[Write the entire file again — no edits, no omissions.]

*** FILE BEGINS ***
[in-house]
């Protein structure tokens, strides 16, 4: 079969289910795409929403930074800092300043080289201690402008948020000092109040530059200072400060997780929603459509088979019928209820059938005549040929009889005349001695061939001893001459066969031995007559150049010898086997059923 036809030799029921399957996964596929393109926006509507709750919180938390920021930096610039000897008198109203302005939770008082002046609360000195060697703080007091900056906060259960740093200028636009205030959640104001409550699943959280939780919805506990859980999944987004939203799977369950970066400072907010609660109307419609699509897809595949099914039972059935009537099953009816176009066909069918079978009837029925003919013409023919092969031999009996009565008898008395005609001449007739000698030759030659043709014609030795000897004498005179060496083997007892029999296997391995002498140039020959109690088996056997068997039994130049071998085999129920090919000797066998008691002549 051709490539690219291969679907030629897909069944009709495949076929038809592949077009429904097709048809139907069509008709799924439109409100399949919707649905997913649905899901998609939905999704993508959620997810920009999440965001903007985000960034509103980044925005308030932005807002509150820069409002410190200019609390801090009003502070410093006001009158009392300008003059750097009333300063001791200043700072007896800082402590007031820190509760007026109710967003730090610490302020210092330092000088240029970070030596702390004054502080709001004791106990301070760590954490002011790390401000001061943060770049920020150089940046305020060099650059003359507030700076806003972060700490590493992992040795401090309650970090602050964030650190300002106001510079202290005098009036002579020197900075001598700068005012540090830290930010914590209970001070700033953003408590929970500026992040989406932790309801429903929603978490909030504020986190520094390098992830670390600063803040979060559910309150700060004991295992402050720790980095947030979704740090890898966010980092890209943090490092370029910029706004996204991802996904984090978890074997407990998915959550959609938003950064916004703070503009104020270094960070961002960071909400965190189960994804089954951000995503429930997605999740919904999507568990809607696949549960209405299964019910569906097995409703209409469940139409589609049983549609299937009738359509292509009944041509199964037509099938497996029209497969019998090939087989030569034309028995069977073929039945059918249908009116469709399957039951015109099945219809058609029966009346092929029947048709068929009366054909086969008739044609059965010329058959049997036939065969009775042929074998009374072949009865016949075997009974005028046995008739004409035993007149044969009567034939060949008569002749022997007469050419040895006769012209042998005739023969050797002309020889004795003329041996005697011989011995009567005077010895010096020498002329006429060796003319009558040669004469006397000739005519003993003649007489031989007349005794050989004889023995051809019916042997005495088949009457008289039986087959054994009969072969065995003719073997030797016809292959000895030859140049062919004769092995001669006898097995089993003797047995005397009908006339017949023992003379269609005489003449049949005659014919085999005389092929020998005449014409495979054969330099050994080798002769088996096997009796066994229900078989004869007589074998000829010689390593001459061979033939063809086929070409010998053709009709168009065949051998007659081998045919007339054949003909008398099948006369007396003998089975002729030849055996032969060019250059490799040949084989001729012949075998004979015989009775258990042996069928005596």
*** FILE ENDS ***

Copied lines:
[in-house]
């Protein structure tokens, strides 16, 4: 079969289910795409929403930074800092300043080289201690402008948020000092109040530059200072400060997780929603459509088979019928209820059938005549040929009889005349001695061939001893001459066969031995007559150049010898086997059923 036809030799029921399957996964596929393109926006509507709750919180938390920021930096610039000897008198109203302005939770008082002046609360000195060697703080007091900056906060259960740093200028636009205030959640104001409550699943959280939780919805506990859980999944987004939203799977369950970066400072907010609660109307419609699509897809595949099914039972059935009537099953009816176009066909069918079978009837029925003919013409023919092969031999009996009565008898008395005609001449007739000698030759030659043709014609030795000897004498005179060496083997007892029999296997391995002498140039020959109690088996056997068997039994130049071998085999129920090919000797066998008691002549 051709490539690219291969679907030629897909069944009709495949076929038809592949077009429904097709048809139907069509008709799924439109409100399949919707649905997913649905899901998609939905999704993508959620997810920009999440965001903007985000960034509103980044925005308030932005807002509150820069409002410190200019609390801090009003502070410093006001009158009392300008003059750097009333300063001791200043700072007896800082402590007031820190509760007026109710967003730090610490302020210092330092000088240029970070030596702390004054502080709001004791106990301070760590954490002011790390401000001061943060770049920020150089940046305020060099650059003359507030700076806003972060700490590493992992040795401090309650970090602050964030650190300002106001510079202290005098009036002579020197900075001598700068005012540090830290930010914590209970001070700033953003408590929970500026992040989406932790309801429903929603978490909030504020986190520094390098992830670390600063803040979060559910309150700060004991295992402050720790980095947030979704740090890898966010980092890209943090490092370029910029706004996204991802996904984090978890074997407990998915959550959609938003950064916004703070503009104020270094960070961002960071909400965190189960994804089954951000995503429930997605999740919904999507568990809607696949549960209405299964019910569906097995409703209409469940139409589609049983549609299937009738359509292509009944041509199964037509099938497996029209497969019998090939087989030569034309028995069977073929039945059918249908009116469709399957039951015109099945219809058609029966009346092929029947048709068929009366054909086969008739044609059965010329058959049997036939065969009775042929074998009374072949009865016949075997009974005028046995008739004409035993007149044969009567034939060949008569002749022997007469050419040895006769012209042998005739023969050797002309020889004795003329041996005697011989011995009567005077010895010096020498002329006429060796003319009558040669004469006397000739005519003993003649007489031989007349005794050989004889023995051809019916042997005495088949009457008289039986087959054994009969072969065995003719073997030797016809292959000895030859140049062919004769092995001669006898097995089993003797047995005397009908006339017949023992003379269609005489003449049949005659014919085999005389092929020998005449014409495979054969330099050994080798002769088996096997009796066994229900078989004869007589074998000829010689390593001459061979033939063809086929070409010998053709009709168009065949051998007659081998045919007339054949003909008398099948006369007396003998089975002729030849055996032969060019250059490799040949084989001729012949075998004979015989009775258990042996069928005596």